When I lived in Santa Cruz, I sometimes visited Seabright Beach and wondered why all those concrete jacks were piled up on the shore next to the yacht harbor. Thanks to “The Atlantic Generating Station,” from John McPhee’s book Giving Good Weight, I now know the answer:
East London’s breakwater had been weakened by rough seas some years earlier, and now the storm of 1963 tore off sixty per cent of the armor. Eric M. Merrifield, East London’s harbor engineer, wondered whether that would have happened if the armor had not been solid—had not been designed to accept on one plane in one moment the great force of the ocean. He decided to reconstruct the breakwater with porous armor, and in doing so he invented a momentous novelty in harbor engineering.
The idea was to cover the breakwater with objects of branching shape—like children’s jacks—that would engage with one another, clinging together while absorbing and dissipating the power of waves. There had been similar attempts. The French had tried a four-legged concrete form, a tetrapod, and it had worked well enough but had required an expensive preciseness in construction, because each one had to be carefully set in place in relation to others. Merrifield wanted something that could almost literally be sprinkled on the breakwater core. Eventually, he thought of dolosse.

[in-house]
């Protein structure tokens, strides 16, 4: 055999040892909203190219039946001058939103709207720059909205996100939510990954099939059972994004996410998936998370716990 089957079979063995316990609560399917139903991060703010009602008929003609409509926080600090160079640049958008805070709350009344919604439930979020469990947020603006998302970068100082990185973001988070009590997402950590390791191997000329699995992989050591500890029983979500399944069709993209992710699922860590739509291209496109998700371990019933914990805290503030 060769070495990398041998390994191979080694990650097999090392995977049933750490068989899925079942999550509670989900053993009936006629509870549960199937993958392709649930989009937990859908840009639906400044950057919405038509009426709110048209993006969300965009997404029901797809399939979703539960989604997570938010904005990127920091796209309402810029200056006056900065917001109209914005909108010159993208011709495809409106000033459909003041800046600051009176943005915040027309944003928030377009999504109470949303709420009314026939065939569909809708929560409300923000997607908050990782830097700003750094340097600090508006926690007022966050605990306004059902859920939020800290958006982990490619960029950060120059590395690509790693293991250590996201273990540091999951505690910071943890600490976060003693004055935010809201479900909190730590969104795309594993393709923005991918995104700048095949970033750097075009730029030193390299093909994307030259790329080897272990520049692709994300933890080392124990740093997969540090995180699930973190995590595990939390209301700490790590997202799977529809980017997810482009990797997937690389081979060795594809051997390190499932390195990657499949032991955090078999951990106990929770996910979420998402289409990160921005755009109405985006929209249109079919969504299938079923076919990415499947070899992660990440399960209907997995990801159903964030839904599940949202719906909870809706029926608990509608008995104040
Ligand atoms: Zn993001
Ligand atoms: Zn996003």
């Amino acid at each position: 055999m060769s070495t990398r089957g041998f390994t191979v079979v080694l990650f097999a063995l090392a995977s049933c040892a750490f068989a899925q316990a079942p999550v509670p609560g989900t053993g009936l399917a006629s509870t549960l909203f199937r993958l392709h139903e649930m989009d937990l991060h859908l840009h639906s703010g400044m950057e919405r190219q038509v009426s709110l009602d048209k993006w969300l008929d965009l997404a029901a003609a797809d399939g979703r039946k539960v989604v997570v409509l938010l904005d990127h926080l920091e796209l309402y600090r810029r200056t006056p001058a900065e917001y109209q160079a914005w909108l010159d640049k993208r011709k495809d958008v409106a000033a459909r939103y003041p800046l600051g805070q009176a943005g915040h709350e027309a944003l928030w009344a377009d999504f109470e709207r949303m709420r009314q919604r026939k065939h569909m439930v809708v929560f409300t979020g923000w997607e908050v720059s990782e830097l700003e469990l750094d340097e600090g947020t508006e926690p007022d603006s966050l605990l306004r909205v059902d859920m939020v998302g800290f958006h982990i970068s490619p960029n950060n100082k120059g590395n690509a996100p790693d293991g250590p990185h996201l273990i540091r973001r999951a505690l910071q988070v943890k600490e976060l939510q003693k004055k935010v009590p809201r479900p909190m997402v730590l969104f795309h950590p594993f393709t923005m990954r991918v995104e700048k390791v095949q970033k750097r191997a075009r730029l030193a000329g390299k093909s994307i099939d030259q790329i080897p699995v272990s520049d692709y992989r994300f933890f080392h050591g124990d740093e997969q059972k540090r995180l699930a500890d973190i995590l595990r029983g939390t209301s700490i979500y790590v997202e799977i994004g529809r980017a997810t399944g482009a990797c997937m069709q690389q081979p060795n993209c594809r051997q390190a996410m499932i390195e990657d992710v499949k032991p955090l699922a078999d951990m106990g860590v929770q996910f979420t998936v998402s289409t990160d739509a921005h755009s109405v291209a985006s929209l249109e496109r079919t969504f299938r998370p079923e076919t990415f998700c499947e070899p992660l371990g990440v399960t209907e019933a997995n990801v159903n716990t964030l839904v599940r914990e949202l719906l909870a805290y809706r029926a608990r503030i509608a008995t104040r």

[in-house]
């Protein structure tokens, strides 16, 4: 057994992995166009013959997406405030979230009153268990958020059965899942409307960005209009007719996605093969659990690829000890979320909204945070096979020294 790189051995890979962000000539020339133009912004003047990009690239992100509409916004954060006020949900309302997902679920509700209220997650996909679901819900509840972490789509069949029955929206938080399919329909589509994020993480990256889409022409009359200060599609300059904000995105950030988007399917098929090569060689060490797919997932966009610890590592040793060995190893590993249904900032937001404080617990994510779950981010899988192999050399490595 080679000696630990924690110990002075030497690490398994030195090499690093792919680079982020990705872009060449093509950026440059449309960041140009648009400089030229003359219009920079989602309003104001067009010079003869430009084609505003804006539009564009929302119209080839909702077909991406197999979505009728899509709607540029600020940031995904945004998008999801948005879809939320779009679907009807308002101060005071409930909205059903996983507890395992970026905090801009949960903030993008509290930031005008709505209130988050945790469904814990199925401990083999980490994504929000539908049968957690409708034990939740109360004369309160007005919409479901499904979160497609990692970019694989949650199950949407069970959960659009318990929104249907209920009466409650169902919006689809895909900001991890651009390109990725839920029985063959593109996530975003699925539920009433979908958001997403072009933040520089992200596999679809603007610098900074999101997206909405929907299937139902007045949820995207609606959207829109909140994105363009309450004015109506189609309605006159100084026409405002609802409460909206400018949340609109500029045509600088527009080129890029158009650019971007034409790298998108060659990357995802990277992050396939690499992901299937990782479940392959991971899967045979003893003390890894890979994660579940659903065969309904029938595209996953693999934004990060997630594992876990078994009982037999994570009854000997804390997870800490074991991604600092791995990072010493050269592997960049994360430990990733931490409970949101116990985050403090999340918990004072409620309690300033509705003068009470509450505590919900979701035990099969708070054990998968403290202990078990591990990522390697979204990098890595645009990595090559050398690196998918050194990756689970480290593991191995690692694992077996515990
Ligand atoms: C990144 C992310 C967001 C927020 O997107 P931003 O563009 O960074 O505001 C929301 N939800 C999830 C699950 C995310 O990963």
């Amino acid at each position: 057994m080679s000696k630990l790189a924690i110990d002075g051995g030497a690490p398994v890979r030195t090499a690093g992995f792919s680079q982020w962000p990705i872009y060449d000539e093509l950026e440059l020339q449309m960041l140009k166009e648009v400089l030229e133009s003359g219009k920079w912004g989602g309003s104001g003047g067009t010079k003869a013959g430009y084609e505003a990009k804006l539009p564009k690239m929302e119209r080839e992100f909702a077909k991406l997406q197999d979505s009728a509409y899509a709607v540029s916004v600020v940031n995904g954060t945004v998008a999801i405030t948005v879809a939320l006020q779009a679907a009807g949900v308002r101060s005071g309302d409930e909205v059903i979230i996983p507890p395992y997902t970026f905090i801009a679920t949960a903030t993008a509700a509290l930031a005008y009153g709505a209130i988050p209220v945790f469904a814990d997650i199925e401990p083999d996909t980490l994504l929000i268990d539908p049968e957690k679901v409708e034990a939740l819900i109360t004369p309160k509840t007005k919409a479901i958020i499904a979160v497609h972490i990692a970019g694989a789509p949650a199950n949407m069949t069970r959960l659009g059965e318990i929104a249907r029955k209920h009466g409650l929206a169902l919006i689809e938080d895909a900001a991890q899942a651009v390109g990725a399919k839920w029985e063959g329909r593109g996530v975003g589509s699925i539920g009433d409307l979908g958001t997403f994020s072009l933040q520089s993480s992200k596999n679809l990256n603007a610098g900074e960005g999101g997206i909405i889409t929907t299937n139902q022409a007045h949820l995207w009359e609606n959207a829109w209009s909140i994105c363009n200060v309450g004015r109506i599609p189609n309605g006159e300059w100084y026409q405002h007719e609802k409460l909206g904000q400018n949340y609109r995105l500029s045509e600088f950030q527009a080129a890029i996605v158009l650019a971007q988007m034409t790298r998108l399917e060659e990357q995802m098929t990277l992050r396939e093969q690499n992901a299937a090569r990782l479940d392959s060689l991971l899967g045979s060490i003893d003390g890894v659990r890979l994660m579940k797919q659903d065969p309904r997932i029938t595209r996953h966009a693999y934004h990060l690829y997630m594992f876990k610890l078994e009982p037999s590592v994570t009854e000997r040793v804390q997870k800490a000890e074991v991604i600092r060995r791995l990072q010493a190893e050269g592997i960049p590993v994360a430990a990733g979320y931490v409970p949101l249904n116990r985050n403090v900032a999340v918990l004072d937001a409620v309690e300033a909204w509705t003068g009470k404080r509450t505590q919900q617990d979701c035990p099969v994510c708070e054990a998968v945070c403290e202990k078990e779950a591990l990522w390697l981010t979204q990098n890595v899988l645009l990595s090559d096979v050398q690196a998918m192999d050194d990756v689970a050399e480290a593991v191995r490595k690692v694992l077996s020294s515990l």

Dolosse—the singular is dolos—were crude toys that had been used by South African white children since the eighteen-thirties, when they acquired them from tribal children in the course of the eponymous trek, the overland march of the voortrekkers from the Cape Colony to the Transvaal. A dolos was the knucklebone of a goat or a sheep, and might be described as a corruption of the letter “H” with one leg turned ninety degrees. The game that had been played with dolosse by voortrekker children, and by South African children ever since, was called knucklebone. As crude toys, dolosse were also thought of as imaginary oxen. Witch doctors had used them as instruments of magic power. Merrifield replicated them on a grand scale in concrete, making dolosse that weighed twenty tons apiece, and with these he armored his breakwater. When high seas hit them, the water all but disappeared—no slaps like thunder, no geysers in the air. The revised breakwater seemed to blot up the waves after breaking them into thousands of pieces.